Senegal Expert: Morocco's Diverse Culture Shapes Religious Scholars Across Sub-Saharan Africa

Morocco has the particularity of being a melting pot that has always inspired Ulema in sub-Saharan Africa, said regional director of the Think Tank Timbuktu Institute - African Center for Peace Studies in Senegal, Bakary Sambe.

In a statement to MAP on the sidelines of a meeting-debate on the interaction between Islam and African societies, held this week in Salé, Sambe, who is also the author of the book "Le Maroc Africain: Trajectoires d'une Ambition Continentale" (January 2024), noted that the Kingdom is today "the typical example of this synthesis between sub-Saharan Africa and the Maghreb, with an assumed Africanness".

Highlighting the density and richness of the interactions that have long united the city of Fez with other African cities such as Timbuktu (Mali) and Ouadane (Mauritania), the Senegalese academic and expert explained that there has always been a tradition of exchange between the Ulema of sub-Saharan Africa and those of Morocco.

As an example of this centuries-old relationship, Sambe cited, among others, the settlement in Marrakech of the Malian theologian Ahmed Baba, who had come from Timbuktu during the time of Cadi Ayyad.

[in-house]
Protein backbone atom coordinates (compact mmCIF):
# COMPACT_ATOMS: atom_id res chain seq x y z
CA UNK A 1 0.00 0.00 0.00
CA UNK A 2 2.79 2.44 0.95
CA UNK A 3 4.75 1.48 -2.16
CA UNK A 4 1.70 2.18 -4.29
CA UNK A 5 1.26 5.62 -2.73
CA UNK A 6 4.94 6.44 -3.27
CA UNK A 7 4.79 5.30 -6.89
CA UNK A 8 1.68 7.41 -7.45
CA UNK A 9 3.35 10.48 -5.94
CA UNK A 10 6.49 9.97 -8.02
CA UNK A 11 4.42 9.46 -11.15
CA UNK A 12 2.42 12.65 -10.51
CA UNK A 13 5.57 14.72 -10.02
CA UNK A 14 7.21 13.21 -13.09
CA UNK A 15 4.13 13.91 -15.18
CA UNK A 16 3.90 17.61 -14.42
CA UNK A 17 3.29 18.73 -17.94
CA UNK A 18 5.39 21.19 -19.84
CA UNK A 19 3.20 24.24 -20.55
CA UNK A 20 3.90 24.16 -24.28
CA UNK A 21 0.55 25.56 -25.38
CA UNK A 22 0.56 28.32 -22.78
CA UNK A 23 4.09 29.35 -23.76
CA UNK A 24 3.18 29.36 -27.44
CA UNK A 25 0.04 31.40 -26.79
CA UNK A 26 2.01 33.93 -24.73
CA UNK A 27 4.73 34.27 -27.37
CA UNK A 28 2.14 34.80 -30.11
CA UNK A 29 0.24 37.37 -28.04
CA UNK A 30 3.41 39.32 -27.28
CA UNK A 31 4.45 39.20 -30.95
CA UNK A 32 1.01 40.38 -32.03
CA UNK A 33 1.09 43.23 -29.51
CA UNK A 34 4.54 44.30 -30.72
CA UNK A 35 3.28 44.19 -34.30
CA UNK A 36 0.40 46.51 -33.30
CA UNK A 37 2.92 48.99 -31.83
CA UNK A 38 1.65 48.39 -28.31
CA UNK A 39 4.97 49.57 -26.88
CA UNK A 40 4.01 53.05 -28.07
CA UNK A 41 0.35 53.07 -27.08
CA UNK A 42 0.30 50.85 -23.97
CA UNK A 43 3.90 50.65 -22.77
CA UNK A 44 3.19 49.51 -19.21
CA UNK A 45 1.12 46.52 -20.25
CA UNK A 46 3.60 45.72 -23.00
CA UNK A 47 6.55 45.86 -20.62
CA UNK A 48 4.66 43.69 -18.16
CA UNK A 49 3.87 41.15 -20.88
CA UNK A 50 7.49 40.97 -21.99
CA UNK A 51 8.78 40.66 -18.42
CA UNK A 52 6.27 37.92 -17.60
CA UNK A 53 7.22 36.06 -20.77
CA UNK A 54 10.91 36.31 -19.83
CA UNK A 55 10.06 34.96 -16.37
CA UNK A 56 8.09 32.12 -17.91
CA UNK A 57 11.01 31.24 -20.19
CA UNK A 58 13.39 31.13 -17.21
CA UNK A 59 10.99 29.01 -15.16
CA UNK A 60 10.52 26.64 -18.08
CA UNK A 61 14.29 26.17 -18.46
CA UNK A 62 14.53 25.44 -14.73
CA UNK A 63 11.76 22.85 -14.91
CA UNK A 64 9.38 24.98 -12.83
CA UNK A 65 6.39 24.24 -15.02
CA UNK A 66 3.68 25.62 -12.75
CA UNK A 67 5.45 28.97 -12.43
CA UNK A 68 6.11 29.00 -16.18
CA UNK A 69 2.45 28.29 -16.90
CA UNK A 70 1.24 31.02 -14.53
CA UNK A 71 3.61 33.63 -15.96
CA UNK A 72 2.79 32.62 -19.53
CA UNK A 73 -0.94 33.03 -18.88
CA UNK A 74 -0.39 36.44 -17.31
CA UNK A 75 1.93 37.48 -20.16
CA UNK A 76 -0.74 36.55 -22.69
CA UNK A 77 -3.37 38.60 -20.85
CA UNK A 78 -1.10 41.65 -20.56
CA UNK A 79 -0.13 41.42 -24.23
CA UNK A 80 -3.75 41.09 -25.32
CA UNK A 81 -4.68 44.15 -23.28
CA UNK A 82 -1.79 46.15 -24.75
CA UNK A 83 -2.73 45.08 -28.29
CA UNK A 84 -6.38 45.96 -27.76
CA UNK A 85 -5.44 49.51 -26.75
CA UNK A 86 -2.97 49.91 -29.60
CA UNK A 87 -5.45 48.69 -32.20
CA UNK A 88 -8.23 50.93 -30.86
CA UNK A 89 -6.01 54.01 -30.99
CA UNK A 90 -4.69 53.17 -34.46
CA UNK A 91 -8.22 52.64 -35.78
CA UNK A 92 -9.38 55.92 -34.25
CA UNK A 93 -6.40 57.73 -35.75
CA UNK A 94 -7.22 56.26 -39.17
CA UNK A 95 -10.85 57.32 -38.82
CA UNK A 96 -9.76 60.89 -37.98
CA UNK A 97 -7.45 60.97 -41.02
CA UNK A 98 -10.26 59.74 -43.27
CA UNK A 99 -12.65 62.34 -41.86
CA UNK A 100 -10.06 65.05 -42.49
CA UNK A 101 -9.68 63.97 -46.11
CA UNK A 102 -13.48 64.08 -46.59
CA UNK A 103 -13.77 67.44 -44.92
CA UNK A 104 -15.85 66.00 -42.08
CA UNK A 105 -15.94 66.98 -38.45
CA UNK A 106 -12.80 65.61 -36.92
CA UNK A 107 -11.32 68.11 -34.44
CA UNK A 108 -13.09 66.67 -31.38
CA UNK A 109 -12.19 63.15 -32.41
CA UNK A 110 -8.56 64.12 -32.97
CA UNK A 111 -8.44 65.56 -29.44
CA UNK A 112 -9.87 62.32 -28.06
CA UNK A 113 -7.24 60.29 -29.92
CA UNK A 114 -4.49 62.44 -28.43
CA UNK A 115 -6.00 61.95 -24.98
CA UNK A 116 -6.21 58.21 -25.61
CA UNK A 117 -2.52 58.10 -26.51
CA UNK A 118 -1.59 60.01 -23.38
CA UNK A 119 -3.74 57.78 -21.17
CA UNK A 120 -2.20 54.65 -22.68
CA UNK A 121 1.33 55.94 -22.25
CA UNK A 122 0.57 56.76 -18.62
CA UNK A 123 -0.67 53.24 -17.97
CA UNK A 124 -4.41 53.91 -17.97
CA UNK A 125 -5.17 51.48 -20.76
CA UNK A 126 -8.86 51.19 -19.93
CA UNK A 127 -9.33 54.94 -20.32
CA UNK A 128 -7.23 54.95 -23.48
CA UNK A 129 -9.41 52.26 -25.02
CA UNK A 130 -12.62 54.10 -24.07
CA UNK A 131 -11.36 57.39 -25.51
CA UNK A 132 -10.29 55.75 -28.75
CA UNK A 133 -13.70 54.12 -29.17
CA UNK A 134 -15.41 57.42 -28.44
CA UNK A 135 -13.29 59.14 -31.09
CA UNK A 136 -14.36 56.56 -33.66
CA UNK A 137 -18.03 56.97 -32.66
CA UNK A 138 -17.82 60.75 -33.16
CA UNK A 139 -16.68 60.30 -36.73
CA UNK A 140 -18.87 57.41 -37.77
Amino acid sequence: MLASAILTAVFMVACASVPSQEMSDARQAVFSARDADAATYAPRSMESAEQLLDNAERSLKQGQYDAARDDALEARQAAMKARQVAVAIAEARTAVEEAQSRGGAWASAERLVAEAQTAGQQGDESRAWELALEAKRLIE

"Morocco is deeply attached to its Africanness, and its relations with the rest of Africa are built on a very important human dimension," he said, noting that the Kingdom has a long-standing tradition of sharing with sub-Saharan African countries.

"If we revisit Morocco's history, we realize that the desert has never been an insurmountable barrier, but a veritable inland sea that has always invited people to cross from one shore to the other," he added, noting that the Kingdom has played an important role in the transmission of knowledge across the Sahara.

This is manifested today in a spiritual dimension with the Tariqa Tijaniyyah, but also with "the leading role" played by Morocco in a general context marked by the rise of extremism, he stressed.

In this respect, he noted the relevance of the Moroccan Islamic model, characterized by the choice of Sunni Sufism, the Malekit rite and the Ashaarit doctrine, in helping to prevent and combat this scourge, as well as resolving the problems associated with radicalization.

He concluded that this model makes Morocco "the most influential country" in sub-Saharan Africa.

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